It’s inevitable.  Those IR departments who embrace social media today will be thought of as leaders.  The rest will merely follow.

The Financial Crisis – How Did it Happen?

26 February 2009

In case you haven’t heard, the global economy is in something we call “a crisis”.

Put your hand up if you know how this crisis got started.

It was all because of greedy investment banks on Wall St.  Right?

Or, maybe it was because of certain lenders within certain banks on Wall St.  Right?

Or, maybe it was all because of housing prices rising out of control.  Right?

Or, maybe it was because of the US Federal Reserve making interest rates too low.  Right?

Or, maybe it was because too many people started buying too many things (like houses) that they couldn’t afford.  Right? 

Or, maybe it was all of the above.

It’s complicated.

Jonathan Jarvis has done a great job of visually explaining the credit crisis in less than 12 minutes.  It’s impressive to see how the creative use of video can help tell a complicated and important financial story.  Watch and learn.

Obvious? I Wish.

20 February 2009

I recently came across an analyst research report that simply stated the following:

“We are suspending coverage on <<anonymous company name>> as we have been unable to access management to discuss developments at the company. Our previous ratings and fair value opinion are no longer valid.”

So, let me get this straight – an analyst is covering your small cap company and wants more information about your company so that he can get more investors to buy your company’s stock.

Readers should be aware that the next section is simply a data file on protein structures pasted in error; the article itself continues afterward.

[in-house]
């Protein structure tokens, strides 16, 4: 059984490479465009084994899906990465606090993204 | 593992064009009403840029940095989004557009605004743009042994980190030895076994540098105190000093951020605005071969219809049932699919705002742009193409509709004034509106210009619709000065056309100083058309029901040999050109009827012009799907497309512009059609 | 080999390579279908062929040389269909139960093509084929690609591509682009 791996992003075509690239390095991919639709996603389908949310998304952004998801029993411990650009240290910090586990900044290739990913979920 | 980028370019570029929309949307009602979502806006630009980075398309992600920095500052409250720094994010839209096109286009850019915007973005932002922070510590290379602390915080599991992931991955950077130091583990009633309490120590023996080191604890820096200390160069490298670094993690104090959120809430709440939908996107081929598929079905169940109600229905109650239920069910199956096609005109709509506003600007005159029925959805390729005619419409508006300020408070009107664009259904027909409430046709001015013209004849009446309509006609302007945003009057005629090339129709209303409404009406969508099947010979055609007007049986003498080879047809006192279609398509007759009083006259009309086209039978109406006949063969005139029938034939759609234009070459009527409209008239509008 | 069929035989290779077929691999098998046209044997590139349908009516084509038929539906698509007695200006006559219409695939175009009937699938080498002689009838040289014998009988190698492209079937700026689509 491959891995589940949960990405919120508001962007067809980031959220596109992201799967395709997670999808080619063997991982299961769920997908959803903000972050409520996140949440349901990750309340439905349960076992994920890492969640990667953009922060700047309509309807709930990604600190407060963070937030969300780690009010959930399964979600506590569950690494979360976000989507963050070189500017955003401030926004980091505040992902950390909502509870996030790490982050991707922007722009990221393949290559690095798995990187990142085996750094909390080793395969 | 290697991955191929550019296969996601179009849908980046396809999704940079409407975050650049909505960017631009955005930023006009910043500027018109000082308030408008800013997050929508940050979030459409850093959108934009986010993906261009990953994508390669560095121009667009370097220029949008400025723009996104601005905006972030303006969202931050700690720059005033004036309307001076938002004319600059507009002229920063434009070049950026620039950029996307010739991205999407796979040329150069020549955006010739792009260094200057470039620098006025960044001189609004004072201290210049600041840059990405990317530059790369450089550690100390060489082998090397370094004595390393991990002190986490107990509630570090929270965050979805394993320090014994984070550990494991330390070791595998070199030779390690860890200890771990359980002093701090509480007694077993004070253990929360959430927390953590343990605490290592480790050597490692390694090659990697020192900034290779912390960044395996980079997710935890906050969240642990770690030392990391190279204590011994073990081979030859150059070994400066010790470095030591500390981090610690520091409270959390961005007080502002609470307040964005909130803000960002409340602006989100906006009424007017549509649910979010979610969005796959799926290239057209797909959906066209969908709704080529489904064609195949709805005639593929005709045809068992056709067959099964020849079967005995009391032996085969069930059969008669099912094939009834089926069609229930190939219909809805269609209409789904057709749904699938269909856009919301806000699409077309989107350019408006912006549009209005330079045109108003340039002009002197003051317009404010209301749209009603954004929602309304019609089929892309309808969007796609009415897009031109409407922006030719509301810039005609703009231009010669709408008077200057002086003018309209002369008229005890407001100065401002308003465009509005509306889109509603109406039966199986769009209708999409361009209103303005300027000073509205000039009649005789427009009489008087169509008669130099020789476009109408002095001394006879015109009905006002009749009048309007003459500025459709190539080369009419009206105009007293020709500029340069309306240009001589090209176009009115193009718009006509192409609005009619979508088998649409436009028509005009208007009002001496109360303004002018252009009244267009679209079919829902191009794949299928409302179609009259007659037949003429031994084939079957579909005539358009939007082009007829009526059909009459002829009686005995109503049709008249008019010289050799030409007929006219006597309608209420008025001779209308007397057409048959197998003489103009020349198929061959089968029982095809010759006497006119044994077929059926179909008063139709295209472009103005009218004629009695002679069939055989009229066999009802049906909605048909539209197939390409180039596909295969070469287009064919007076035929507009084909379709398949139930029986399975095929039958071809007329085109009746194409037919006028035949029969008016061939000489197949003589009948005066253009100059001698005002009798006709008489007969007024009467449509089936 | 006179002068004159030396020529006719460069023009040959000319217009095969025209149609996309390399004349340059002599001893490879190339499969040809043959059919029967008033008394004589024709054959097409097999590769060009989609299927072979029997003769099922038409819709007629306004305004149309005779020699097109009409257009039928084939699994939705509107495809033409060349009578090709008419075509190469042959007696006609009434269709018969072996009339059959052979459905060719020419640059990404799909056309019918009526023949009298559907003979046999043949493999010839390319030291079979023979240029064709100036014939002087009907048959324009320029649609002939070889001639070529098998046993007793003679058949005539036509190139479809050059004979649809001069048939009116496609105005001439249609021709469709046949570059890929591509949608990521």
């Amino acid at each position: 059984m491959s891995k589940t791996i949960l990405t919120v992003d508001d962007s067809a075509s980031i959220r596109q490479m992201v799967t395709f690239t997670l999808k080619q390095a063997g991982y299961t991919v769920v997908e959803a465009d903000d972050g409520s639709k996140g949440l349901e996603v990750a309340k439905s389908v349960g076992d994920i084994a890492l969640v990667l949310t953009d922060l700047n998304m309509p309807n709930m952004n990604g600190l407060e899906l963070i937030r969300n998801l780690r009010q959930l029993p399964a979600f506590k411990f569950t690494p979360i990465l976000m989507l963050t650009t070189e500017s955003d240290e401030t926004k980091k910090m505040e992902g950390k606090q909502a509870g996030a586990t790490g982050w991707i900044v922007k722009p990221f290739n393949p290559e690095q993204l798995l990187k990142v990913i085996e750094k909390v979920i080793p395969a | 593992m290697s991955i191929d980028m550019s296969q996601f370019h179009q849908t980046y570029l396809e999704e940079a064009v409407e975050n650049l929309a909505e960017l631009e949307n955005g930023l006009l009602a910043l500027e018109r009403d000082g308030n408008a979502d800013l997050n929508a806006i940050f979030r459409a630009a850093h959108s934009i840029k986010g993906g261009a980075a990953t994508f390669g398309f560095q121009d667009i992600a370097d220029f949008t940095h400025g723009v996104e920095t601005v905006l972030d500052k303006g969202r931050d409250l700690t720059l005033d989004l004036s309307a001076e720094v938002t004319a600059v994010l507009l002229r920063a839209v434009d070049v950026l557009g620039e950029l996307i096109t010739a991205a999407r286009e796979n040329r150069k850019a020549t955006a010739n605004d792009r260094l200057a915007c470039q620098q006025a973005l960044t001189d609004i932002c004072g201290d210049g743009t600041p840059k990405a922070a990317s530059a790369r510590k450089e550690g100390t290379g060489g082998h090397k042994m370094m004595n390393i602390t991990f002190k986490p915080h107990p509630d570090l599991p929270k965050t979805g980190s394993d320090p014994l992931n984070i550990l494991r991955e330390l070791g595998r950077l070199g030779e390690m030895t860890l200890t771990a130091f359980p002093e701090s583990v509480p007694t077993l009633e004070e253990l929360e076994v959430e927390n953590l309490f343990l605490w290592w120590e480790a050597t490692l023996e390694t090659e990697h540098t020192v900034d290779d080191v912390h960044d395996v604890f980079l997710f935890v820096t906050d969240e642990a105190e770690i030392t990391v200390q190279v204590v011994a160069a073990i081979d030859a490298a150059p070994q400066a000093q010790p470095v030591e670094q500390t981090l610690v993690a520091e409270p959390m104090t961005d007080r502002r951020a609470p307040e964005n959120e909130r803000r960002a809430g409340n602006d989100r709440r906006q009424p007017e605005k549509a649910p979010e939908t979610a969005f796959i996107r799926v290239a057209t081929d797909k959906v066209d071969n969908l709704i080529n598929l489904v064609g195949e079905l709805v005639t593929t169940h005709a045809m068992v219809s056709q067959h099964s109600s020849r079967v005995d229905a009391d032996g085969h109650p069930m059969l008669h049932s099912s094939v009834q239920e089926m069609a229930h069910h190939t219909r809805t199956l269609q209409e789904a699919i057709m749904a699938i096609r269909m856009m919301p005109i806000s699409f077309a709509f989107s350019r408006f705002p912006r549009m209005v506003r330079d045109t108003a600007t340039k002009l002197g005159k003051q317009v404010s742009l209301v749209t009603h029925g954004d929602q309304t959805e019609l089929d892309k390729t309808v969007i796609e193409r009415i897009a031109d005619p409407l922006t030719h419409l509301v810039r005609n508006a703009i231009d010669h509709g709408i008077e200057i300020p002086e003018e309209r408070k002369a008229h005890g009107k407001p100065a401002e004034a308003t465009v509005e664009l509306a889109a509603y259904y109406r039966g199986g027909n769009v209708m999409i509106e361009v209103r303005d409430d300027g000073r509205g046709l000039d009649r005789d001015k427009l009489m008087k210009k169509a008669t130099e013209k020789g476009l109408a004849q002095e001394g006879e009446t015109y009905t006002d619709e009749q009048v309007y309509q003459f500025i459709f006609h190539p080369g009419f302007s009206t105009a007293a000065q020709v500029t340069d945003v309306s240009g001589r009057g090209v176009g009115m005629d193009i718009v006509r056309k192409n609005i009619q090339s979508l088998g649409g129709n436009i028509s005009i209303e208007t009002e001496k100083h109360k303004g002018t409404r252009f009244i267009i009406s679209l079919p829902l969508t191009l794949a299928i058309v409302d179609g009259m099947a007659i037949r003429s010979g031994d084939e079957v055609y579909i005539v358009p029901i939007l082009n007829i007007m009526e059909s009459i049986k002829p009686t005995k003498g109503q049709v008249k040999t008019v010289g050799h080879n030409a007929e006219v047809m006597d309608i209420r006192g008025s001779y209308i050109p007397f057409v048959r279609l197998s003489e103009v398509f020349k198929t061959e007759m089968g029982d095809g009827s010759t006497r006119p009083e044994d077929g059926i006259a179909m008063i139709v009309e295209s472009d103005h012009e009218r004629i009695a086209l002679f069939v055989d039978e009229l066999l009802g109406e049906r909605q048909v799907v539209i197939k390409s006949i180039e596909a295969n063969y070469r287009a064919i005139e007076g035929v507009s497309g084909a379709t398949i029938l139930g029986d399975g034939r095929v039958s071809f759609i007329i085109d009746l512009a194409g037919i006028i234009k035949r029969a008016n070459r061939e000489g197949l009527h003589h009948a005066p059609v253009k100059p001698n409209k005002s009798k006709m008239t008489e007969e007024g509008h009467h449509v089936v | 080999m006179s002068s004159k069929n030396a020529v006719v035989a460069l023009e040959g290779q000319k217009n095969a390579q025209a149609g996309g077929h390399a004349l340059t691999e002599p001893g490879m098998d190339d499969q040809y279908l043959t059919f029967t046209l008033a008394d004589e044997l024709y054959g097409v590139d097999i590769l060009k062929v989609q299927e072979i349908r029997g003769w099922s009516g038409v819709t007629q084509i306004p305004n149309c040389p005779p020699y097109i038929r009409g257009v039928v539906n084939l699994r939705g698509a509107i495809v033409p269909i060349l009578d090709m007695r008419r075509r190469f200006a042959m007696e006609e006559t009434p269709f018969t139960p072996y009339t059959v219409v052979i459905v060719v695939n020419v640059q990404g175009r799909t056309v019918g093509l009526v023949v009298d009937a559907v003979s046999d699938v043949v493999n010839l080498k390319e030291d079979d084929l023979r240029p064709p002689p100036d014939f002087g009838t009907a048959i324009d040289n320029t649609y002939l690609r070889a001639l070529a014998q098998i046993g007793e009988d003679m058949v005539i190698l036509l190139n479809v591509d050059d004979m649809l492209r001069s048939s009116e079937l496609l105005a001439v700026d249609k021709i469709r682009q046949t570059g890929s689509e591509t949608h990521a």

Sounds like an important stakeholder to me. 

Unfortunately, he can no longer cover your company because he can’t get enough (or any) information from you about the company.  You won’t return his calls and emails and you won’t meet with him.

Hmmm.  Not exactly a recipe for success when it comes to IR.

Not only should your company be talking to sell-side analysts, you should have a regularly updated strategy of how to effectively engage each analyst that covers you (or may cover you).

An Investor Relations Officer (IRO) once said to me – “We don’t speak with that analyst.  He doesn’t like us.”  This may sound ridiculously obvious, but, that’s not the kind of analyst engagement strategy that leads to an effective IR program.  I wish these kinds of statements from IROs were rare….but they’re not.  They are actually far too common.

No matter what the size of your company is, you need to get your analyst engagement strategy in order.  In most cases, you need them more than they need you!

Every Breath You Take

10 February 2009